National Catholic Register

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Nigerian Missionaries Buoy African-American Parishes Stateside

BY William Murray

August 24-30, 1997 Issue | Posted 8/24/97 at 1:00 PM

 

A GROUP OF young missionary priests from Nigeria is giving a lift to a U.S.-based religious order that dedicates itself to the needs of African-American Catholics.

The Society of St. Joseph, known more popularly as the Josephites, has teamed with the Missionaries of St. Paul from Nigeria to provide pastoral care to Catholics. Ten of the missionary priests work in Josephite parishes in the Dioceses of Beaumont and Galveston-Houston, Texas, Lafayette, La., and in the Archdiocese of Washington, D.C., according to Father Cosmas Okechukwu Nwosuh MSP, who came to the United States in 1991.

The 110 Missionary of St. Paul priests serve in 10 African countries, but one of their biggest challenges to date occurred in 1986, a year after the society celebrated its first priestly ordinations. That year the Josephites invited them to work in the United States.

Not unlike most religious orders in the country, the Josephites have seen their numbers decrease during the past 30 years, while the needs of their apostolate have grown. There are 120 Josephite brothers and priests, according to Father Edward Hogan, archivist at the order's headquarters in Baltimore. Father Hogan said the Josephites began in 1882-83 and had as many as 260 priests, 90 seminarians and 20 novices during the early 1960s. But with the Josephites diminished numbers, the Missionaries of St. Paul are a boon.

“They are young and dynamic African priests,” Auxiliary Bishop Curtis Guillory of Galveston-Houston said of the missionaries. “They give people a sense of hope.” Bishop Guillory, who is vicar of African-American Catholics in the diocese, said that the six missionaries in his diocese share important cultural and spiritual ties with the people in their four parishes.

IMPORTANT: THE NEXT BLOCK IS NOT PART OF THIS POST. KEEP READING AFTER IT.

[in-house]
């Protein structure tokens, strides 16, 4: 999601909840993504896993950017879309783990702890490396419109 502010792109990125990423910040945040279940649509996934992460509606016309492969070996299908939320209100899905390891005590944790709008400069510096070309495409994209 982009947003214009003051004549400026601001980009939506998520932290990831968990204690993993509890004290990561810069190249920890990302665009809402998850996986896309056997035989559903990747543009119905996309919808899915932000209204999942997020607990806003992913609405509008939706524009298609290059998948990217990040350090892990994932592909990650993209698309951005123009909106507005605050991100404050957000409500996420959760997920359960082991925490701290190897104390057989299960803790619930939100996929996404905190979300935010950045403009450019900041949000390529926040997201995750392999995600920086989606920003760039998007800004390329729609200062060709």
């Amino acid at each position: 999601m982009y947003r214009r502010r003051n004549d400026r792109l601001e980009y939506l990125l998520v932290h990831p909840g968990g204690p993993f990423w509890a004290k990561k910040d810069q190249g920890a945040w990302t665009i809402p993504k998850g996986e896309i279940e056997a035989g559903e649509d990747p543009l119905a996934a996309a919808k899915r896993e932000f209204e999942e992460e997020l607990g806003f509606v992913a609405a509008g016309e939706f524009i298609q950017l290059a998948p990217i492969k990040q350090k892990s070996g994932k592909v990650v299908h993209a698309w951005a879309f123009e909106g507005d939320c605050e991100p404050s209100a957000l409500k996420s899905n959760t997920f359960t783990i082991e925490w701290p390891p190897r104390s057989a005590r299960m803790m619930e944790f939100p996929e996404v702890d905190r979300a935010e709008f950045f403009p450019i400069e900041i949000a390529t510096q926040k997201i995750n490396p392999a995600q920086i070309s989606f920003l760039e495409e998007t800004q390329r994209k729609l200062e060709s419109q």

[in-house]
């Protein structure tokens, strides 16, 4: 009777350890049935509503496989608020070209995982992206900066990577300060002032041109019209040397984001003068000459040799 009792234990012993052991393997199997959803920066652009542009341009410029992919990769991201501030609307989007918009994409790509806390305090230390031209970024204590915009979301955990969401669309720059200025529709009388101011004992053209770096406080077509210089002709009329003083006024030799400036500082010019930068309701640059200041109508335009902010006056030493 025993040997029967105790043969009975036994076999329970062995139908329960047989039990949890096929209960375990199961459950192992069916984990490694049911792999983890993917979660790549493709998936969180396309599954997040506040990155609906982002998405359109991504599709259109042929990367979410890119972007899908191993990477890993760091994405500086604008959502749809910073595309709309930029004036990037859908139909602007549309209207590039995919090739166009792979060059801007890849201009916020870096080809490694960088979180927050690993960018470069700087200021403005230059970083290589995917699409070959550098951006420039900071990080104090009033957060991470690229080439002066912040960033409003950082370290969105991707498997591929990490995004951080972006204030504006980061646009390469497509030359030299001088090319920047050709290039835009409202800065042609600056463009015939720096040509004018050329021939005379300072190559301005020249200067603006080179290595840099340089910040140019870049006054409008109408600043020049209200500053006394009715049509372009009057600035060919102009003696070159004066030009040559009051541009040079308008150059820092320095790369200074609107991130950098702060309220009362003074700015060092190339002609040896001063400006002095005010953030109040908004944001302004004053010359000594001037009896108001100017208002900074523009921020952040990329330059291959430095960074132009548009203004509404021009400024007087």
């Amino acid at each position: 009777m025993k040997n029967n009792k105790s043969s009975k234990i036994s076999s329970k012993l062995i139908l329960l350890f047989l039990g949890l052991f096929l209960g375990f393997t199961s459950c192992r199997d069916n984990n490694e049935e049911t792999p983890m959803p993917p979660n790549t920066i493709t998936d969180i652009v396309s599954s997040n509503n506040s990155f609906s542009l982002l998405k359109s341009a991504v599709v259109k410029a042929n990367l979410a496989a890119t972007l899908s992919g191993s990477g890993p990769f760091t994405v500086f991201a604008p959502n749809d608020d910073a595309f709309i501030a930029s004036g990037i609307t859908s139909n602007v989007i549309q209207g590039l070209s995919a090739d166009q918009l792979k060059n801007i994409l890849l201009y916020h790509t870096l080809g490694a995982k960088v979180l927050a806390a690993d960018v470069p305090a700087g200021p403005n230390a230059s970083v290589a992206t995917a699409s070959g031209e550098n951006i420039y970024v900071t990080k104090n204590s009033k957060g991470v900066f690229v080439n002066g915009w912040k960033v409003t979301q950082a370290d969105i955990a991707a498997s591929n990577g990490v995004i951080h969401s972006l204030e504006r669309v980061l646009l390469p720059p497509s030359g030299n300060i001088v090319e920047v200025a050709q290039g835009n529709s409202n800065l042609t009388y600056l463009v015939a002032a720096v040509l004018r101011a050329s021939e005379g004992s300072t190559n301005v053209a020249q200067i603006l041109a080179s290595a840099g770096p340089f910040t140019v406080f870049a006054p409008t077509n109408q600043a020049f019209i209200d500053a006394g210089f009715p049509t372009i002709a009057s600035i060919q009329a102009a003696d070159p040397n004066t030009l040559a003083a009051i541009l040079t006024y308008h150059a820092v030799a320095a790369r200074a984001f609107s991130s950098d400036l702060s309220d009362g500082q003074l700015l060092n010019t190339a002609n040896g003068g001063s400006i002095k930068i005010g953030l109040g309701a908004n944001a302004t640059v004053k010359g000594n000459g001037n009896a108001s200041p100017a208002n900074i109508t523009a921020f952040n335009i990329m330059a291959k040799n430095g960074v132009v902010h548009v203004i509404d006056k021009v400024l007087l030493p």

Two of the churches are in Houston's inner city, and the other two are in towns outside the city. “They can relate to both young and old people,” Bishop Guillory told the Register. The first Nigerian priests arrived in Houston eight years ago; one year after the bishop was appointed. He said a couple of diocesan seminarians in recent years have come from Josephite parishes, and he thinks that more young African-American men will consider priestly vocations because of the missionaries'example.

Father Nwosuh said he and his brother priests try to share their African identity and show people that they can be African and Catholic. “In the United States, Catholicism is seen as a white man's religion” by many African-Americans, he said. This even though there are more than two million Catholics in the United States of African descent.

The extension of the Nigerians' mission to the country was not inconsistent with the society's objectives, said Father Nwosuh. “The globe is our goal,” said the 35-year-old priest, who plans to return to Nigeria in September to teach at the society's seminary after he receives a doctoral degree in Church history from Catholic University of America in Washington.

The late Cardinal Dominic Ekandem of Nigeria founded the Missionaries of St. Paul in response to Pope Paul VI's 1969 challenge to Africans, made during his visit to Uganda, to serve as missionaries on their continent, according to Father Nwosuh. In 1964, Cardinal Ekandem became the first bishop of West Africa, and later the first Nigerian cardinal before he died in 1995. In 1977, the prelate founded the society and with the Nigerian conference of bishops established the National Missionary Seminary of St. Paul in Abuja, Nigeria.